My Brilliant Friend: The Complete Series (DVD)

 
My Brilliant Friend: The Complete Series (DVD)
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My Brilliant Friend: The Complete Series (DVD)

When the most important friend in her life seems to have disappeared without a trace, Elena Greco, a now elderly woman immersed in a house full of books, turns on her computer and starts writing the story of their friendship. She met Raffaella Cerullo, whom she has always called Lila, in the first year of primary school in 1950. Set in a dangerous and fascinating Naples, their story begins and goes on to cover over 60 years of their lives as she tries to describe the mystery of Lila, Elena’s brilliant friend and - in a way - her best friend, and her worst enemy.

Based on the international best-selling novel by Elena Ferrante, My Brilliant Friend is a rich, intense modern masterpiece portraying both the story of a friendship and that of a nation.

Review

Two young girls stand before the door of the town loan shark, fiercely clasping hands. This image of female solidarity and defiance endures all the way through HBO’s adaptation of the first of Elena Ferrante’s beloved Neapolitan novels, My Brilliant Friend. These girls and their intense bond form the series’ core – Elena ‘Lenù’ Greco, who will grow up to be a writer, and her brilliant friend, Lila Cerullo, whose life will take a series of bleaker turns. Each girl faces the hypocrisies, indignities, and injustices of class and gender in postwar Naples as we follow them as teenagers and young women across eight engrossing episodes.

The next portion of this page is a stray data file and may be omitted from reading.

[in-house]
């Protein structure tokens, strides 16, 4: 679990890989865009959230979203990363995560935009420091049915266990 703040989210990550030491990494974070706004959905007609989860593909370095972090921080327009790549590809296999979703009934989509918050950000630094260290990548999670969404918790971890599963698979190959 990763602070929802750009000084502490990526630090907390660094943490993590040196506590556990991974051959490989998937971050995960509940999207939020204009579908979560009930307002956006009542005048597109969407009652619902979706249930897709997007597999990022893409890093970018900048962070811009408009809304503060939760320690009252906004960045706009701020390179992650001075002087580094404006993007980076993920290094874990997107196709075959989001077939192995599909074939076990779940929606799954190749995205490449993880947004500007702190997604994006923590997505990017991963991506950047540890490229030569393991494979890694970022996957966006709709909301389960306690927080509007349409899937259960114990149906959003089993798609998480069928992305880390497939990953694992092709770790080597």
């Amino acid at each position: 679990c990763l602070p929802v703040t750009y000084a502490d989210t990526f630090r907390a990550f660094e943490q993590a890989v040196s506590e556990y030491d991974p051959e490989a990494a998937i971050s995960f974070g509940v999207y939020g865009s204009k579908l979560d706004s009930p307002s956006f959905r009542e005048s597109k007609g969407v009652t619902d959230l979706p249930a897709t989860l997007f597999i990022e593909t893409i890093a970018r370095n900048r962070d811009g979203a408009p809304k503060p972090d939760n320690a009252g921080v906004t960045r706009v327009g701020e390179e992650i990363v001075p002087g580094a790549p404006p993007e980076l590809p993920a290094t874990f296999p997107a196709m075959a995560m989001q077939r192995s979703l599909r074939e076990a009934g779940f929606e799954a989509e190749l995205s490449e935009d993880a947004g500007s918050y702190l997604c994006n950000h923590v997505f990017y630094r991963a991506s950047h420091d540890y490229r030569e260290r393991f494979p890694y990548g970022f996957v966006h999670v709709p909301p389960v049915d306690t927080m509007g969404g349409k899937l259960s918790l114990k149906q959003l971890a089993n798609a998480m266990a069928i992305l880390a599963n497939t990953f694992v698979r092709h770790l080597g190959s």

When an acclaimed and adored work of fiction is adapted into a film or television series, it’s often greeted with equal parts anticipation and anxiety. I’m happy to report that My Brilliant Friend is both faithful to Ferrante’s novel – she is one of four screenwriters – and its own special entity. It starts as the novel does, with a distressed phone call to sixty-year-old Lenù from Lila’s son, with the news that his mother has been missing for two weeks. As she sits down to write the story of their lives, the older Lenù provides an intermittent voiceover, offering some essential insights into her perspective on past events.

Director Saverio Costanzo vividly captures the heated, frequently violent eruptions that define the impoverished neighbourhood where the girls come of age. The cruelty and oppressiveness of this space is palpable. Thankfully, this American co-production is an Italian affair in the acting credits too – the Neapolitan dialect is retained and the performances have a texture and tone that is authentic to this time and place.

I’m always amazed by how radical it feels to see female friendship depicted on screen, especially when it looks like this – shaped by love and compassion, but also deep jealousies and destructive rivalries. There is no sentimentality here. A second season, based on book two, The Story of a New Name, is currently in production. It seems I’ve caught Ferrante fever once again


Joanna Di Mattia works as a bookseller at Readings Carlton.

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